I’ve been writing on Medium for three years this month. But instead of the self-promotion typically found in these “milestone” stories (including my own for my first two anniversaries), I thought I would write about the emotional journey I have experienced writing on Medium.
I should mention that I am not a writer by trade and never seriously considered it as a career. Sure, I harbored the occasional dream of becoming a writer during my first year writing here. But the past three years have confirmed what I already learned through making music. Trying to earn a living in any creative field is very difficult.
Still, I love doing creative things. And writing is creative — at least, it can be. So I had dabbled in creative writing from time to time throughout my life. And Medium is still a good place to dabble.
Ch, Ch, Ch, Changes
I moved through several stages during my Medium writing adventure — many at the same time. Perhaps you can relate. Or not. Everyone’s life (and writing) experience is unique.
I discovered Medium via an Unsplash newsletter. I had been using Unsplash images on my personal website. At the time, I had no clue Medium existed (remember, I wasn’t a writer.) The Unsplash newsletter announced they were partnering with Medium to provide images. So I took a look at the Medium website. It looked interesting, but I wasn’t sure my silly little humor stories or fiction would fit a website design for “big stories and important ideas.”
Then I read that writers could earn money writing on Medium. Hmmm. That sounds interesting, I thought. Why not give it a try? So I did.
Surprisingly, I earned $12 my first month. I expected pennies. I was a little shocked, but also thrilled. Soon I was making between $100 and $200 per month writing whatever I wanted to. It seemed too good to be true. I was hooked.
It wasn’t just money that hooked me. It was the interaction. Readers actually responded to my stories. And clapped for them. That is a powerful thing. As a musician, there is no greater feeling than people applauding your performance. That is the real reason most musicians play. A fortunate few become rich and famous, but applause (appreciation) is addicting. Paul McCartney still plays live in his 70s. Does he need the money? Nope. He desires the applause and the appreciation of his talent. And he loves making music.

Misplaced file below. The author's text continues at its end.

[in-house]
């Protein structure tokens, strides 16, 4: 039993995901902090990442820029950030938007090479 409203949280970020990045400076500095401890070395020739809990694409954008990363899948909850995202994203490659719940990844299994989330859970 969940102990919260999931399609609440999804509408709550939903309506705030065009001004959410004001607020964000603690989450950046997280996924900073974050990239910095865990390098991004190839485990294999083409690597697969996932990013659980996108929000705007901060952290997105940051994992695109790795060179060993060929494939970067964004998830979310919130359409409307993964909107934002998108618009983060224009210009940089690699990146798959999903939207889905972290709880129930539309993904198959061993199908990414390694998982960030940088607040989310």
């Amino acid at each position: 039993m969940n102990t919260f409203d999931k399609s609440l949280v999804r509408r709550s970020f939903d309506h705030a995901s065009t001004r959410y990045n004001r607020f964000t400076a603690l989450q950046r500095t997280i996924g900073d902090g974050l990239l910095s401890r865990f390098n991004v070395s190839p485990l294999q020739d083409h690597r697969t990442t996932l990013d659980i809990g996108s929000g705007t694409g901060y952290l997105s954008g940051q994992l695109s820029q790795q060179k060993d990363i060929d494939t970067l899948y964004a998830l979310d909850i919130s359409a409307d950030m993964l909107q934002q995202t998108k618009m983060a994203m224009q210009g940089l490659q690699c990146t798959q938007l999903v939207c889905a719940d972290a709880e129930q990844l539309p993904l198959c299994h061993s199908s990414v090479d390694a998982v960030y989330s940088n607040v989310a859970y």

I tend to get a little obsessive when I start new things, and I quickly became obsessed with writing on Medium. All of my other hobbies and pursuits got put on the back burner. I just wanted to write. Everything else was either a responsibility or a distraction.
This obsession lasted for about a year and has gradually tapered off since. The Partner Program change in the fall of 2019 probably had a big part in hastening the ending of my Medium obsession by cutting my earnings by 85%. That stung. But it was also a natural progression for me. Which is healthy, I think. Things gradually move from obsessions to enjoyable pursuits or hobbies.
In my obsession stage, I took on too much. I started several publications because I enjoyed creating them and naively thought other writers would submit their best efforts to my publications. A few did, and I made some great Medium writer friends that way, but eventually, the publications became unpaid jobs. Over time, regular writers submitted fewer stories. Then I started getting increasingly lower quality submissions.
I hated rejecting stories, or publishing mediocre ones. I realized I wasn’t cut out to be an editor of a publication. Eventually, I stopped publishing most of the publications I started. I kept my personal publication (another story) and Song Done Wrong — a song parody publication — because it rarely gets submissions anymore, so it is not much work.
For a long time, I felt the need to post something every day. In the beginning, I often posted multiple times per day. Which was too much. Medium isn’t Twitter. It was simply my lack of discipline on display.
Throughout my first year, I was able to accomplish daily posting because I had hundreds of humor “bits” that I had previously posted on Facebook during that golden period when social media was still fun. It wasn’t too hard to rework them into Medium stories and schedule them multiple days in advance.
But I was also writing new stories and branching out into poetry and longer fiction. Even the occasional essay. I love variety, and I didn’t want to get pigeonholed as a humor writer. [I am not sure I accomplished that.]
In addition, I earnestly began working on a novel I had sporadically chipped away at over several years. And I decided to put most of my first two years of Medium humor and fiction stories into collections and self-publish them as books.
I was grinding away, ignoring the fact that I was doing too much and couldn’t sustain it. It was a perfect recipe for burnout.
Did I mention that I am still neither rich nor famous? [Laughs.]